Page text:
Historic District of Porto greeted us with her postcard perfect charm. Prominent riverfront buildings with their blue tile facade shone in the midday sun.
J.J. and I walked across Ponte de Dom Luis I, the double-decked archer bridge between Porto & Vila Nove de Gaia. We had to be mindful as we shared the bridge with other pedestrians and vehicular traffic. There were about a half dozen boys standing on a railing of the bridge posing to plunge into the river. They were calling out to visitors for €1 as compensation for the jump. One of their companions was running among the spectators urging them to donate money. Enterprising business idea which J.J. and I also witnessed in Acapulco, Mexico. We wondered how many times each boy must dive per day to make a sufficient amount.
Getting around on your feet in Porto requires a good pair of shoes and steady walking pace. Streets are confusing as they meander, oftentimes taking you back to where you began. Illustrated map with the city’s top attractions are not to scale. We decided to follow J.J.’s amazing sense of direction.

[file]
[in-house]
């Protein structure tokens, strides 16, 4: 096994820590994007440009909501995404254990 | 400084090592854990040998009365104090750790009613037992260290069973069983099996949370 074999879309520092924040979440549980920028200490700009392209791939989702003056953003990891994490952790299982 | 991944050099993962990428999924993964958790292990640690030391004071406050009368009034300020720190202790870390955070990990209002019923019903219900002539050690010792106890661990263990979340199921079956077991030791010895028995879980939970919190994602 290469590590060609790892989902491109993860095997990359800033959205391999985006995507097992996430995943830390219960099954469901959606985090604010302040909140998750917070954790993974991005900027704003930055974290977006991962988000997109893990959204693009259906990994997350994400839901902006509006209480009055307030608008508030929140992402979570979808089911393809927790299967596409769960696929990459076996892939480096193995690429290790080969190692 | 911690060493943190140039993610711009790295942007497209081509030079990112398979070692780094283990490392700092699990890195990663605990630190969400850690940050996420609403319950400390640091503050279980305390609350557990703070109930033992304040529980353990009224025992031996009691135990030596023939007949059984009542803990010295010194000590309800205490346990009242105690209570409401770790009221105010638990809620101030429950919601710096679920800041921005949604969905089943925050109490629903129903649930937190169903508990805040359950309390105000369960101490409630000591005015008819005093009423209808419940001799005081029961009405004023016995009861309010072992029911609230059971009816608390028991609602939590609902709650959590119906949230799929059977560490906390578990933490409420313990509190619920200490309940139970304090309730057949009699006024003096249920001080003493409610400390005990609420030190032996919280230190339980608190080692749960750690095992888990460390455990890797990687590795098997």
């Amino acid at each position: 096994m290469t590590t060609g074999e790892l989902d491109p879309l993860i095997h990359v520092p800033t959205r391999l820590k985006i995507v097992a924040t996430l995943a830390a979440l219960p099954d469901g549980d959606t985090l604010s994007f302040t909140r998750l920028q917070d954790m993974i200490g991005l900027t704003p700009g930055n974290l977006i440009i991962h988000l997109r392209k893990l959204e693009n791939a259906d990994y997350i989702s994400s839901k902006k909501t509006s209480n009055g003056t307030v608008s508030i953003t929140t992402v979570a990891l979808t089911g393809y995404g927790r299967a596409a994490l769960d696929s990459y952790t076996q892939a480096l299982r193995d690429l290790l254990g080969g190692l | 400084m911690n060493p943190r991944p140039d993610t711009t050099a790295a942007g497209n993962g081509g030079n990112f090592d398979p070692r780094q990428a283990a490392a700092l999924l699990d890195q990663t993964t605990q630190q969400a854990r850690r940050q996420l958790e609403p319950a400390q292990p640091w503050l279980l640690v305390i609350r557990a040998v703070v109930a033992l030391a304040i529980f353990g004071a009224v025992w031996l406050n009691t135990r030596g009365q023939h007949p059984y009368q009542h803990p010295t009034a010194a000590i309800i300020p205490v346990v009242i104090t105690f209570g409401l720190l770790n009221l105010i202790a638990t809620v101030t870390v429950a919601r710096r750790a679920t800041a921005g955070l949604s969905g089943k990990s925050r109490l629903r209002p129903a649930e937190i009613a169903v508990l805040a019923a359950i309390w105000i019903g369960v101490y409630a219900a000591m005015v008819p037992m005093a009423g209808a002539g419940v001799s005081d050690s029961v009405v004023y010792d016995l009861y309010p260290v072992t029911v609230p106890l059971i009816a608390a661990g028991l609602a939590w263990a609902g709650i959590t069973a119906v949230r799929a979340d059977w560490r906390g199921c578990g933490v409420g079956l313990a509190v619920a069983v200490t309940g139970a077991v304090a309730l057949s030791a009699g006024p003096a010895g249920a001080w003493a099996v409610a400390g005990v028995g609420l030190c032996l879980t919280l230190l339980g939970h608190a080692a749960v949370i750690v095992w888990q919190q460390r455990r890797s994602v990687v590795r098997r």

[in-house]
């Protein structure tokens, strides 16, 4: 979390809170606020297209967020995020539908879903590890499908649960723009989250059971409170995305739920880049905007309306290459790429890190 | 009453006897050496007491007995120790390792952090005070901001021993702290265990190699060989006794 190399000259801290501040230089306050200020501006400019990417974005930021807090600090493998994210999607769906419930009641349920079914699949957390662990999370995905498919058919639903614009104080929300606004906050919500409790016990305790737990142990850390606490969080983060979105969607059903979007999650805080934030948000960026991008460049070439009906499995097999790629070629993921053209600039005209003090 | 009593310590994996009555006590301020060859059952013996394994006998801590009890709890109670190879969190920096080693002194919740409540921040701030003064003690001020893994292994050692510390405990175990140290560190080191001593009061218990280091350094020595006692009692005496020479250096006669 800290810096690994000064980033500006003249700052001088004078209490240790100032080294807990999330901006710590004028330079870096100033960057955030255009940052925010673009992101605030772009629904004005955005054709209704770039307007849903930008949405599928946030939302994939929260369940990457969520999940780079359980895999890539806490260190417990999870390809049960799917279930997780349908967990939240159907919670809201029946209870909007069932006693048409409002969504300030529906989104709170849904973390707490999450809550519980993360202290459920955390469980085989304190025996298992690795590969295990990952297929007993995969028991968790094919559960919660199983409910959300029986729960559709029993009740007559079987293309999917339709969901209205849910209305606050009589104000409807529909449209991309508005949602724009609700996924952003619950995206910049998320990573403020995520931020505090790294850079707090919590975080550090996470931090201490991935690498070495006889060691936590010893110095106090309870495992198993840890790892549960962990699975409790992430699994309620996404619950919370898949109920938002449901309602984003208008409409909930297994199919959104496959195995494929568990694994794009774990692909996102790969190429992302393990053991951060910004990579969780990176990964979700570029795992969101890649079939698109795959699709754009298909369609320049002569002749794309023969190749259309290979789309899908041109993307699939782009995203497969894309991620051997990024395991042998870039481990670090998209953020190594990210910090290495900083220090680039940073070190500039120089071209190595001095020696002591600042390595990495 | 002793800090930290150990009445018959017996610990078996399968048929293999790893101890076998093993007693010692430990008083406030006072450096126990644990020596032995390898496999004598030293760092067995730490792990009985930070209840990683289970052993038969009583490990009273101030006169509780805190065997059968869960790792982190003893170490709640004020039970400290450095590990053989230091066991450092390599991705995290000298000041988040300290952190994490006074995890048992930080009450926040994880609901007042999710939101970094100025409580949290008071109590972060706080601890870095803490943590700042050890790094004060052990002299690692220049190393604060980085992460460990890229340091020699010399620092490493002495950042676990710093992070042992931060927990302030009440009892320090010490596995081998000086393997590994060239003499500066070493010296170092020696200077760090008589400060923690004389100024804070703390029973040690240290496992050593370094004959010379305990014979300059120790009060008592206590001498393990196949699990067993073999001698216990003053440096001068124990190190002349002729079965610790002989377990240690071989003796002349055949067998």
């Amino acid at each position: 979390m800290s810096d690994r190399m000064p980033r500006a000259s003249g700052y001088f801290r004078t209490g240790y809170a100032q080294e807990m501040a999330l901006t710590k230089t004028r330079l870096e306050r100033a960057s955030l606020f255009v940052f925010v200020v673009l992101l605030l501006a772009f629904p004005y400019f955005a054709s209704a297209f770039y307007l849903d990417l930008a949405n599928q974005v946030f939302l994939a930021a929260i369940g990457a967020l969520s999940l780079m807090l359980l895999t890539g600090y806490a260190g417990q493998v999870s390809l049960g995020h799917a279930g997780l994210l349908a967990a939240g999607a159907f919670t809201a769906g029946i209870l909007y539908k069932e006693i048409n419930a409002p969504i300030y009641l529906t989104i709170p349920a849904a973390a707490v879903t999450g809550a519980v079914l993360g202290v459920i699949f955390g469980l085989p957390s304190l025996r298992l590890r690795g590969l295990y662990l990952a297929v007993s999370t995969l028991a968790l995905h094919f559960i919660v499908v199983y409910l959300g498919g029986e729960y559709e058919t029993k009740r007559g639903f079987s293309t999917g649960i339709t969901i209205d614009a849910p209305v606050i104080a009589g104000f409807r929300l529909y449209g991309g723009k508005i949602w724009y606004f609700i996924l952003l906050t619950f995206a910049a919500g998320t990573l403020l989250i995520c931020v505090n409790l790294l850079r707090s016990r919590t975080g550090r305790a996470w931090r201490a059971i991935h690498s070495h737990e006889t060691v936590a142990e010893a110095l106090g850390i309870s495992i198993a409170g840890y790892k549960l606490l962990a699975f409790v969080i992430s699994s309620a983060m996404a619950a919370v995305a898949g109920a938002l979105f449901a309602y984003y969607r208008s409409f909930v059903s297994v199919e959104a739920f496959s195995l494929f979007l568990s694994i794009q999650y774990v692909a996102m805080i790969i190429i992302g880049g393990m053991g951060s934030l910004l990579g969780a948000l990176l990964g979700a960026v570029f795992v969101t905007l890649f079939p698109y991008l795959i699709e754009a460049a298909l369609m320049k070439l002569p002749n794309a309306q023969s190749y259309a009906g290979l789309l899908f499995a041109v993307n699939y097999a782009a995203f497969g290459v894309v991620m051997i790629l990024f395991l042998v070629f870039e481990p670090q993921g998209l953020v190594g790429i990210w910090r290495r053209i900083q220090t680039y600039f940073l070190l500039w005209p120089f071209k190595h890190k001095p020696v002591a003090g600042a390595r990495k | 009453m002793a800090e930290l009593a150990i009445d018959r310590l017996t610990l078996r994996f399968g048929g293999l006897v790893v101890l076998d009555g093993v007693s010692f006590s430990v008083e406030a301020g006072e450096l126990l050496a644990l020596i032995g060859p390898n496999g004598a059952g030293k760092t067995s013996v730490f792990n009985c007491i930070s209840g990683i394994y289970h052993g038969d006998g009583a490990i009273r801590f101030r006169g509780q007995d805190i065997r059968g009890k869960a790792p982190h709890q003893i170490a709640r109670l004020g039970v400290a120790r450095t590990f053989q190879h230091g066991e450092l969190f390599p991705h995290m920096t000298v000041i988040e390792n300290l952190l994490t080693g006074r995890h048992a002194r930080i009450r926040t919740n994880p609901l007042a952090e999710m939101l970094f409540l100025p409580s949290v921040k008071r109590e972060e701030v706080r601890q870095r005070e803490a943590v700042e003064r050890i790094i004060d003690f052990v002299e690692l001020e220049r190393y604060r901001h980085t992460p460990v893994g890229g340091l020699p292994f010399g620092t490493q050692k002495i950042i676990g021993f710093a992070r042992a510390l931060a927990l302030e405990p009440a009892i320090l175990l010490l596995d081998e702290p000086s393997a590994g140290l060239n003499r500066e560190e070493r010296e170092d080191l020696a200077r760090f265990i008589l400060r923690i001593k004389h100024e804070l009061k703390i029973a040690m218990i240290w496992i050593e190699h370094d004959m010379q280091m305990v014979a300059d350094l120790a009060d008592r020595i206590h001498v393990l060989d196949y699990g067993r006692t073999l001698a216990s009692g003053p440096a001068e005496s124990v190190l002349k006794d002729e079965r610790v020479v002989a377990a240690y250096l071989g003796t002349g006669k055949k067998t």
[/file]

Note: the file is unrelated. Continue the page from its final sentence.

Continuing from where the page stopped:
The Portuguese like their neighbors in Spain, start their day late, eat a late lunch and a very late (for us) dinner. Finding a restaurant that were ready to serve lunch at noon gave us less options to choose from. Our choice of cheese sampler was as they say here, “Perfeito!” Fried calamari had too much batter making it very heavy.
J.J. and I celebrated receiving our replacement bank card via DHL by dining out in an Italian restaurant. J.J. adhered to his usual choice of Spaghetti ala carbonara and me, I chose green salad with feta cheese, olives, cherry tomatoes and slices of chicken breast on top. It was a satisfying day.
Aloha -- Cathi